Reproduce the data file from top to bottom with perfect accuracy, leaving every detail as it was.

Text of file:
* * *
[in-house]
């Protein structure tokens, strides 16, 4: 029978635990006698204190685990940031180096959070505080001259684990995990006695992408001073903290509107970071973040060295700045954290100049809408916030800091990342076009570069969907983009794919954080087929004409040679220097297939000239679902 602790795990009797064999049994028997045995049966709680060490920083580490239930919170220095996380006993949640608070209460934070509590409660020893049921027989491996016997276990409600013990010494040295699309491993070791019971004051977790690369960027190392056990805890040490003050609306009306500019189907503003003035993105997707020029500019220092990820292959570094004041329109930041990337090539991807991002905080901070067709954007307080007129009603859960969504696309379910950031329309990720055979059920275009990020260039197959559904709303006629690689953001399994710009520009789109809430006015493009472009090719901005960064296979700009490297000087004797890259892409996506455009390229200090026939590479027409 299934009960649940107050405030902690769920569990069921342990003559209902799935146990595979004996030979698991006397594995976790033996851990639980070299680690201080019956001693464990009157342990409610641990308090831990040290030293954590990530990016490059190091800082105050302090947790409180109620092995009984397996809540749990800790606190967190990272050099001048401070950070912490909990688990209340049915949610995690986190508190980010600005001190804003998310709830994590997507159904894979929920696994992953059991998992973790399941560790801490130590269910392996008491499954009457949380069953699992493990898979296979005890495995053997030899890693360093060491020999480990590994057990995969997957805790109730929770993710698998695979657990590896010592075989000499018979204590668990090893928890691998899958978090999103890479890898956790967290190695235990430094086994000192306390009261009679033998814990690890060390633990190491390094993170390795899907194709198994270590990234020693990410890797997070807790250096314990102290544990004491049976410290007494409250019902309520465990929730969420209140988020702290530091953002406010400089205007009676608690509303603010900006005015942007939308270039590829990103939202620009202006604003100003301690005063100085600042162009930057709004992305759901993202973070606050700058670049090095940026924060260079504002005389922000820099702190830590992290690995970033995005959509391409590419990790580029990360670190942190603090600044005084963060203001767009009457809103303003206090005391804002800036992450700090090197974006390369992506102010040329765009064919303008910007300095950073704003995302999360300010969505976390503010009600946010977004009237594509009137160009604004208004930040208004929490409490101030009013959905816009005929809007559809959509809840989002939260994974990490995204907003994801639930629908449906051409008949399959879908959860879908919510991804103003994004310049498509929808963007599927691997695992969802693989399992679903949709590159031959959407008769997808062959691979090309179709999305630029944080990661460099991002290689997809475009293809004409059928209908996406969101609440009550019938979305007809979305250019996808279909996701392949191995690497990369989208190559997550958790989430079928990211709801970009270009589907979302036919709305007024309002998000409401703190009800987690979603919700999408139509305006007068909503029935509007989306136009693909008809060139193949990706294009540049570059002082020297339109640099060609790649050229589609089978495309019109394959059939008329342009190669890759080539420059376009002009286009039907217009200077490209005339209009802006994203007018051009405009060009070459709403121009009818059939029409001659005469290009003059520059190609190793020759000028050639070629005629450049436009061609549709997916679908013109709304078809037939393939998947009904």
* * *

[in-house]
């Protein structure tokens, strides 16, 4: 029978635990006698204190685990940031180096959070505080001259684990995990006695992408001073903290509107970071973040060295700045954290100049809408916030800091990342076009570069969907983009794919954080087929004409040679220097297939000239679902 602790795990009797064999049994028997045995049966709680060490920083580490239930919170220095996380006993949640608070209460934070509590409660020893049921027989491996016997276990409600013990010494040295699309491993070791019971004051977790690369960027190392056990805890040490003050609306009306500019189907503003003035993105997707020029500019220092990820292959570094004041329109930041990337090539991807991002905080901070067709954007307080007129009603859960969504696309379910950031329309990720055979059920275009990020260039197959559904709303006629690689953001399994710009520009789109809430006015493009472009090719901005960064296979700009490297000087004797890259892409996506455009390229200090026939590479027409 299934009960649940107050405030902690769920569990069921342990003559209902799935146990595979004996030979698991006397594995976790033996851990639980070299680690201080019956001693464990009157342990409610641990308090831990040290030293954590990530990016490059190091800082105050302090947790409180109620092995009984397996809540749990800790606190967190990272050099001048401070950070912490909990688990209340049915949610995690986190508190980010600005001190804003998310709830994590997507159904894979929920696994992953059991998992973790399941560790801490130590269910392996008491499954009457949380069953699992493990898979296979005890495995053997030899890693360093060491020999480990590994057990995969997957805790109730929770993710698998695979657990590896010592075989000499018979204590668990090893928890691998899958978090999103890479890898956790967290190695235990430094086994000192306390009261009679033998814990690890060390633990190491390094993170390795899907194709198994270590990234020693990410890797997070807790250096314990102290544990004491049976410290007494409250019902309520465990929730969420209140988020702290530091953002406010400089205007009676608690509303603010900006005015942007939308270039590829990103939202620009202006604003100003301690005063100085600042162009930057709004992305759901993202973070606050700058670049090095940026924060260079504002005389922000820099702190830590992290690995970033995005959509391409590419990790580029990360670190942190603090600044005084963060203001767009009457809103303003206090005391804002800036992450700090090197974006390369992506102010040329765009064919303008910007300095950073704003995302999360300010969505976390503010009600946010977004009237594509009137160009604004208004930040208004929490409490101030009013959905816009005929809007559809959509809840989002939260994974990490995204907003994801639930629908449906051409008949399959879908959860879908919510991804103003994004310049498509929808963007599927691997695992969802693989399992679903949709590159031959959407008769997808062959691979090309179709999305630029944080990661460099991002290689997809475009293809004409059928209908996406969101609440009550019938979305007809979305250019996808279909996701392949191995690497990369989208190559997550958790989430079928990211709801970009270009589907979302036919709305007024309002998000409401703190009800987690979603919700999408139509305006007068909503029935509007989306136009693909008809060139193949990706294009540049570059002082020297339109640099060609790649050229589609089978495309019109394959059939008329342009190669890759080539420059376009002009286009039907217009200077490209005339209009802006994203007018051009405009060009070459709403121009009818059939029409001659005469290009003059520059190609190793020759000028050639070629005629450049436009061609549709997916679908013109709304078809037939393939998947009904």